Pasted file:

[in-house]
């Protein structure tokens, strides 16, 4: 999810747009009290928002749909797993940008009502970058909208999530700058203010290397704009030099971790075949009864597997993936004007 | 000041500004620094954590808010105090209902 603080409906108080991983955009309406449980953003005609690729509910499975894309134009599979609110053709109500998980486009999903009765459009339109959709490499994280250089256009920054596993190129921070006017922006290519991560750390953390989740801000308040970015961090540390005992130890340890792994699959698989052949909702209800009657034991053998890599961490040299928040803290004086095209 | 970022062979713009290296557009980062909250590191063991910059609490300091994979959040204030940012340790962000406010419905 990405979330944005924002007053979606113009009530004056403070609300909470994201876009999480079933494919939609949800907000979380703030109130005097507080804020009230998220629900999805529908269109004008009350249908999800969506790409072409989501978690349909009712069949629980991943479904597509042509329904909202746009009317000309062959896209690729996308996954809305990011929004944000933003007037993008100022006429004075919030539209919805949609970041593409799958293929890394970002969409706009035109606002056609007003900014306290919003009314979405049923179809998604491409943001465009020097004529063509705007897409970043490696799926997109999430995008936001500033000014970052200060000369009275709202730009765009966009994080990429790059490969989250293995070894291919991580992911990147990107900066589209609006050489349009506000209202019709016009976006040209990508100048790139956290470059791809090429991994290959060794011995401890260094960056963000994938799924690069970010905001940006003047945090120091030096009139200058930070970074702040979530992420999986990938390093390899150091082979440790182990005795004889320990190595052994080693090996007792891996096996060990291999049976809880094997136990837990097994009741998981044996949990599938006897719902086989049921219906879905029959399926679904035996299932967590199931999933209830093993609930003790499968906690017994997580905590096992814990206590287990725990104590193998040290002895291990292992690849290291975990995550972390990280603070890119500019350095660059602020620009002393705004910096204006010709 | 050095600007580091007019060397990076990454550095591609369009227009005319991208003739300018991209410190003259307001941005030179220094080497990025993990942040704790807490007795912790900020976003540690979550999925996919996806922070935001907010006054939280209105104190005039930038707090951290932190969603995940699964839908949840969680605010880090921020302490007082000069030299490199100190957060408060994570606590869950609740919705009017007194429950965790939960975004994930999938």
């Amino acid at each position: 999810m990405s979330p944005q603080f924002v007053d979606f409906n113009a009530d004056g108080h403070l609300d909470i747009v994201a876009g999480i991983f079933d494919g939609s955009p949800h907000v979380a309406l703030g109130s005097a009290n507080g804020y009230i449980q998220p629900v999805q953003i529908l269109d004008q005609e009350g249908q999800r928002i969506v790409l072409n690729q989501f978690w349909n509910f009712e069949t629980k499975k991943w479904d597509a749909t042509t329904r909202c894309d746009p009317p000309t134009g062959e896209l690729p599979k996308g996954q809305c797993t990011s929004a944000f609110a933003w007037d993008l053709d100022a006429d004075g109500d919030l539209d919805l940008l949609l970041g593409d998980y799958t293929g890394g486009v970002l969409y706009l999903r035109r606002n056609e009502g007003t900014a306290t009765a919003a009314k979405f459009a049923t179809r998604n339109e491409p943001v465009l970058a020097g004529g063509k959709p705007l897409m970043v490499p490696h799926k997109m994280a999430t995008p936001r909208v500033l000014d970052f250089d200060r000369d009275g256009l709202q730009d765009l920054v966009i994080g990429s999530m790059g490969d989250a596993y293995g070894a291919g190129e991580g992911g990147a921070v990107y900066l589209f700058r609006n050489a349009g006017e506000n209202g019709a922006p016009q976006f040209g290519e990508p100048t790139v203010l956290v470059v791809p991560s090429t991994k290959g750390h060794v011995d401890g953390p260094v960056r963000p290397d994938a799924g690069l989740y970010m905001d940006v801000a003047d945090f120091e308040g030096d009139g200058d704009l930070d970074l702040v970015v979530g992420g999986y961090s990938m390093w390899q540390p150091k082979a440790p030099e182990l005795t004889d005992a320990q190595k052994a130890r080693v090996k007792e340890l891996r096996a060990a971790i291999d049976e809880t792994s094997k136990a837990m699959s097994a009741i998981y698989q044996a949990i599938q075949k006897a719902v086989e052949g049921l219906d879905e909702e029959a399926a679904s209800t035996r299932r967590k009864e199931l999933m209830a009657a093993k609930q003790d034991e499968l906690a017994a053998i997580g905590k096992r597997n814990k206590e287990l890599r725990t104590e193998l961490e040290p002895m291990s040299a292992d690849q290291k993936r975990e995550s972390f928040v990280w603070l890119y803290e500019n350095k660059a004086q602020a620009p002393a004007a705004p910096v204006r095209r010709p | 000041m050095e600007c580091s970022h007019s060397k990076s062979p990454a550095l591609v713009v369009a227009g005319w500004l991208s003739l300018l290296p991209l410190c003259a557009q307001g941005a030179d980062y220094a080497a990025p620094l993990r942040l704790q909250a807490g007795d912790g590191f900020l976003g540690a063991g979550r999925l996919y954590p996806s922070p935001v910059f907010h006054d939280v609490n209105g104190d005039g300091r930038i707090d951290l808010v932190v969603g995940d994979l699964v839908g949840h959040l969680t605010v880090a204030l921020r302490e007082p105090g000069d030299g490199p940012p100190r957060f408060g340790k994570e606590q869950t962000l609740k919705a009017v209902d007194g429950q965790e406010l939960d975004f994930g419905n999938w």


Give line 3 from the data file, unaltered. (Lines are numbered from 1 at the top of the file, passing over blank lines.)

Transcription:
């Amino acid at each position: 999810m990405s979330p944005q603080f924002v007053d979606f409906n113009a009530d004056g108080h403070l609300d909470i747009v994201a876009g999480i991983f079933d494919g939609s955009p949800h907000v979380a309406l703030g109130s005097a009290n507080g804020y009230i449980q998220p629900v999805q953003i529908l269109d004008q005609e009350g249908q999800r928002i969506v790409l072409n690729q989501f978690w349909n509910f009712e069949t629980k499975k991943w479904d597509a749909t042509t329904r909202c894309d746009p009317p000309t134009g062959e896209l690729p599979k996308g996954q809305c797993t990011s929004a944000f609110a933003w007037d993008l053709d100022a006429d004075g109500d919030l539209d919805l940008l949609l970041g593409d998980y799958t293929g890394g486009v970002l969409y706009l999903r035109r606002n056609e009502g007003t900014a306290t009765a919003a009314k979405f459009a049923t179809r998604n339109e491409p943001v465009l970058a020097g004529g063509k959709p705007l897409m970043v490499p490696h799926k997109m994280a999430t995008p936001r909208v500033l000014d970052f250089d200060r000369d009275g256009l709202q730009d765009l920054v966009i994080g990429s999530m790059g490969d989250a596993y293995g070894a291919g190129e991580g992911g990147a921070v990107y900066l589209f700058r609006n050489a349009g006017e506000n209202g019709a922006p016009q976006f040209g290519e990508p100048t790139v203010l956290v470059v791809p991560s090429t991994k290959g750390h060794v011995d401890g953390p260094v960056r963000p290397d994938a799924g690069l989740y970010m905001d940006v801000a003047d945090f120091e308040g030096d009139g200058d704009l930070d970074l702040v970015v979530g992420g999986y961090s990938m390093w390899q540390p150091k082979a440790p030099e182990l005795t004889d005992a320990q190595k052994a130890r080693v090996k007792e340890l891996r096996a060990a971790i291999d049976e809880t792994s094997k136990a837990m699959s097994a009741i998981y698989q044996a949990i599938q075949k006897a719902v086989e052949g049921l219906d879905e909702e029959a399926a679904s209800t035996r299932r967590k009864e199931l999933m209830a009657a093993k609930q003790d034991e499968l906690a017994a053998i997580g905590k096992r597997n814990k206590e287990l890599r725990t104590e193998l961490e040290p002895m291990s040299a292992d690849q290291k993936r975990e995550s972390f928040v990280w603070l890119y803290e500019n350095k660059a004086q602020a620009p002393a004007a705004p910096v204006r095209r010709p | 000041m050095e600007c580091s970022h007019s060397k990076s062979p990454a550095l591609v713009v369009a227009g005319w500004l991208s003739l300018l290296p991209l410190c003259a557009q307001g941005a030179d980062y220094a080497a990025p620094l993990r942040l704790q909250a807490g007795d912790g590191f900020l976003g540690a063991g979550r999925l996919y954590p996806s922070p935001v910059f907010h006054d939280v609490n209105g104190d005039g300091r930038i707090d951290l808010v932190v969603g995940d994979l699964v839908g949840h959040l969680t605010v880090a204030l921020r302490e007082p105090g000069d030299g490199p940012p100190r957060f408060g340790k994570e606590q869950t962000l609740k919705a009017v209902d007194g429950q965790e406010l939960d975004f994930g419905n999938w």